1. Endometriosis is a noncancerous condition that affects 10 to 15 percent of reproductive-age women who menstruate, according to the American College of Obstetricians and Gynecologists.
2. About 5.5 million women in the U.S. and Canada are diagnosed with the disease each year.
3. Endometriosis develops when cells from the endometrium — or uterine lining — grow outside the uterus and adhere to other structures, most commonly the ovaries, bowel, fallopian tubes, or bladder. Endometrial tissue may also migrate outside of the pelvic cavity to distant parts of the body. Researchers aren't sure what causes this condition.
4. Symptoms of endometriosis can range from no symptoms to mild pain to pain that is so severe it completely interferes with a woman's ability to lead a normal life. Other symptoms include heavy menstrual bleeding, cramping, diarrhea and painful bowel movements during menstruation, and painful intercourse.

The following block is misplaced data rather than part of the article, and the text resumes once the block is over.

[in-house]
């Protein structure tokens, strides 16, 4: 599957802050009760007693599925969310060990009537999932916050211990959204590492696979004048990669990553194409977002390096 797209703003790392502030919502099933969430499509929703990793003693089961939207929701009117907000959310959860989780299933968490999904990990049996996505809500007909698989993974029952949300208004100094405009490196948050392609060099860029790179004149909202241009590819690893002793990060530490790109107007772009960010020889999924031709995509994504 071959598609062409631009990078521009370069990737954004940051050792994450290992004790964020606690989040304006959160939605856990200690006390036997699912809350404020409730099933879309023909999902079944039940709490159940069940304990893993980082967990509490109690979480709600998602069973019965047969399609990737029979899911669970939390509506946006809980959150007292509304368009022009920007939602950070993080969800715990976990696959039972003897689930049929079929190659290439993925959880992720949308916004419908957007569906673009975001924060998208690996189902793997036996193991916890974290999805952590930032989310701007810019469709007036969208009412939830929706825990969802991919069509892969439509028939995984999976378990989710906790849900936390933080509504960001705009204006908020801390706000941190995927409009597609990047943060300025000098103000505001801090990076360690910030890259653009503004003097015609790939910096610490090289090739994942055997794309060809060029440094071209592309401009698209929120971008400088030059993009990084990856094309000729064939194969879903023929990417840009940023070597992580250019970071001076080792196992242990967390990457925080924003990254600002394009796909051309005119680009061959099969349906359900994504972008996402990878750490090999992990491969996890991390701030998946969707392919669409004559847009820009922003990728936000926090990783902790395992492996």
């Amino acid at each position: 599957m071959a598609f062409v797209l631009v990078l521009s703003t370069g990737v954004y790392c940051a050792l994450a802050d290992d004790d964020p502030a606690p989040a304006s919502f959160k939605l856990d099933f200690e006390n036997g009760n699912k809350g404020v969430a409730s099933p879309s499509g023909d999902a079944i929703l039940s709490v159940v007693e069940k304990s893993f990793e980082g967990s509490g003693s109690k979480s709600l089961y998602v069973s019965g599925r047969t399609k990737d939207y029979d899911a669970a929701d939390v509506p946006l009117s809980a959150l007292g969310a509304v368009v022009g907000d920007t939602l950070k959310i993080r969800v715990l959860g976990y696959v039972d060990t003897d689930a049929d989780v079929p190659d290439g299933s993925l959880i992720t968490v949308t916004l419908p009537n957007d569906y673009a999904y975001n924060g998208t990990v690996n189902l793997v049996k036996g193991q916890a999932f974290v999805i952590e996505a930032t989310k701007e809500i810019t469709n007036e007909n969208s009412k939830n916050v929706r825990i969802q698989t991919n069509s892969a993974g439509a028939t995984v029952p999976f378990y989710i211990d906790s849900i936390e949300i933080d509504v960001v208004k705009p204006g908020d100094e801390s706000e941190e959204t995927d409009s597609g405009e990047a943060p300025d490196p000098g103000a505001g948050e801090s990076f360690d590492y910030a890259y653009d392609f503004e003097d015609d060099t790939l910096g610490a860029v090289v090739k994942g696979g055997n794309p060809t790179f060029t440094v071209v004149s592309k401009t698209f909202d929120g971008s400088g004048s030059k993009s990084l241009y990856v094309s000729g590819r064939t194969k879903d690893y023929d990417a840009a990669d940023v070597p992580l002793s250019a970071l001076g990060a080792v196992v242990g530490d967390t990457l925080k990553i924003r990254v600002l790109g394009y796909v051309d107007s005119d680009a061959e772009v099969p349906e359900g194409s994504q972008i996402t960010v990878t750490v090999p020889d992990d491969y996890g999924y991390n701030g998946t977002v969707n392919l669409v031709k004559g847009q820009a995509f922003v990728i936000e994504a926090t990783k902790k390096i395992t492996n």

5. A laparoscope is commonly used to diagnose this condition, and may also be used in the surgical treatment of endometriosis. Laparoscopy allows a surgeon to view abnormalities in the pelvic region by inserting a miniature telescope through the abdominal wall, usually through the navel. While this is the best method of definitive diagnosis available, not seeing endometric tissue doesn't mean it isn't present.
6. Hormonal changes that occur during pregnancy can temporarily halt the painful symptoms of endometriosis. Menstruation stops during pregnancy, so pain and discomfort associated with the menstrual cycle are absent.
7. There is no cure for endometriosis. Treatment options include surgery and medical therapies. Medical therapies include hormonal contraceptives and other hormonal regimens, such as GnRH (gonadotropin releasing hormone) agonists, that control hormonal stimulation of the endometrial tissue.
8. There is some evidence that a family history of endometriosis may contribute to your likelihood of developing this disease. If you have a mother or sister who is battling endometriosis or has been diagnosed with it, there is a seven-fold higher chance that you will develop the disease.
9. Medical research indicates that daughters of women who took the drug diethylstilbestrol (DES) during the years 1938 through 1971 to prevent miscarriage have an increased risk of developing this disease.